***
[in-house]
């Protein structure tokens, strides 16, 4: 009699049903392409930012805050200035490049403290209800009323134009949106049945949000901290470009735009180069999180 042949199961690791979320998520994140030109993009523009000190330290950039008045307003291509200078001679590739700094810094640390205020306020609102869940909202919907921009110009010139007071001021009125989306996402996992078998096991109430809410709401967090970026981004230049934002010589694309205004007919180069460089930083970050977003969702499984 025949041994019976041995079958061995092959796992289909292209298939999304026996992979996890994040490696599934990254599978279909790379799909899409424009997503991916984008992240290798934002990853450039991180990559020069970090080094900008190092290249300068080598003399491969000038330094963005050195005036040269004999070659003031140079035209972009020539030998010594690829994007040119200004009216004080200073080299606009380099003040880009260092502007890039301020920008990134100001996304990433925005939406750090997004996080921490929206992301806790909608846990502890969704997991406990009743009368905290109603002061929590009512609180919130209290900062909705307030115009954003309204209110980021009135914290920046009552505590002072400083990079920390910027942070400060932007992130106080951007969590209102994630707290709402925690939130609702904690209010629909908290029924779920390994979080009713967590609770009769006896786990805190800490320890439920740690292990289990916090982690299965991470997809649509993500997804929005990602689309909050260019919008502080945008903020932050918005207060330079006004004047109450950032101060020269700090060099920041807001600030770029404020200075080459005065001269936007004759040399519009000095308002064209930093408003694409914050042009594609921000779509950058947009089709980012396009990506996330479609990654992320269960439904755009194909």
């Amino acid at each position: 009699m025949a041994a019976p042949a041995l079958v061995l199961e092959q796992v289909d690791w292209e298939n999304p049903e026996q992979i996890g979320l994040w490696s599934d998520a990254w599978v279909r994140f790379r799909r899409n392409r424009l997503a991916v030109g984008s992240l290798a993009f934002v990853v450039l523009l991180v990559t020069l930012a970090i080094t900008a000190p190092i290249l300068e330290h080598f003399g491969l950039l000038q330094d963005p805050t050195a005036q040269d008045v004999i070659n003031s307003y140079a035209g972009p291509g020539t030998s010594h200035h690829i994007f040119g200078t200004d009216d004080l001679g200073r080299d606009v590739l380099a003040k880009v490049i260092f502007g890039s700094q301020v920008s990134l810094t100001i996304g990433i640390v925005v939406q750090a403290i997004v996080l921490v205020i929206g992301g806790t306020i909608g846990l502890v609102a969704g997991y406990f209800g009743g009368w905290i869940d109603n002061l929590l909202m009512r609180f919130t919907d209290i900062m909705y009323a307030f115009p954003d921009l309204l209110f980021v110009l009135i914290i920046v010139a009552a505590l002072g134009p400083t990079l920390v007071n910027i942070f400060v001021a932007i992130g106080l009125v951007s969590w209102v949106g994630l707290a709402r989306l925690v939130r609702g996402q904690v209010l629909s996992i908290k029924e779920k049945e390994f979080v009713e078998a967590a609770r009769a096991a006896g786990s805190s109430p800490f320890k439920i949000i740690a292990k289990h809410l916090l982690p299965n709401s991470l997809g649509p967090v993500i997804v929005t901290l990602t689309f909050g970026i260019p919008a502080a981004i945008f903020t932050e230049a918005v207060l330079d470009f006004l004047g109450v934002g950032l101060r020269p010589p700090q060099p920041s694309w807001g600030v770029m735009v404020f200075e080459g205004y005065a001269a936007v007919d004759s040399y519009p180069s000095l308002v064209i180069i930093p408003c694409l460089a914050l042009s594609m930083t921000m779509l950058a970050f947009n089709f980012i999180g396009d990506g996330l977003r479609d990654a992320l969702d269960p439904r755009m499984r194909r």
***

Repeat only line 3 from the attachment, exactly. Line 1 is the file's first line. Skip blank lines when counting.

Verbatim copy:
């Amino acid at each position: 009699m025949a041994a019976p042949a041995l079958v061995l199961e092959q796992v289909d690791w292209e298939n999304p049903e026996q992979i996890g979320l994040w490696s599934d998520a990254w599978v279909r994140f790379r799909r899409n392409r424009l997503a991916v030109g984008s992240l290798a993009f934002v990853v450039l523009l991180v990559t020069l930012a970090i080094t900008a000190p190092i290249l300068e330290h080598f003399g491969l950039l000038q330094d963005p805050t050195a005036q040269d008045v004999i070659n003031s307003y140079a035209g972009p291509g020539t030998s010594h200035h690829i994007f040119g200078t200004d009216d004080l001679g200073r080299d606009v590739l380099a003040k880009v490049i260092f502007g890039s700094q301020v920008s990134l810094t100001i996304g990433i640390v925005v939406q750090a403290i997004v996080l921490v205020i929206g992301g806790t306020i909608g846990l502890v609102a969704g997991y406990f209800g009743g009368w905290i869940d109603n002061l929590l909202m009512r609180f919130t919907d209290i900062m909705y009323a307030f115009p954003d921009l309204l209110f980021v110009l009135i914290i920046v010139a009552a505590l002072g134009p400083t990079l920390v007071n910027i942070f400060v001021a932007i992130g106080l009125v951007s969590w209102v949106g994630l707290a709402r989306l925690v939130r609702g996402q904690v209010l629909s996992i908290k029924e779920k049945e390994f979080v009713e078998a967590a609770r009769a096991a006896g786990s805190s109430p800490f320890k439920i949000i740690a292990k289990h809410l916090l982690p299965n709401s991470l997809g649509p967090v993500i997804v929005t901290l990602t689309f909050g970026i260019p919008a502080a981004i945008f903020t932050e230049a918005v207060l330079d470009f006004l004047g109450v934002g950032l101060r020269p010589p700090q060099p920041s694309w807001g600030v770029m735009v404020f200075e080459g205004y005065a001269a936007v007919d004759s040399y519009p180069s000095l308002v064209i180069i930093p408003c694409l460089a914050l042009s594609m930083t921000m779509l950058a970050f947009n089709f980012i999180g396009d990506g996330l977003r479609d990654a992320l969702d269960p439904r755009m499984r194909r």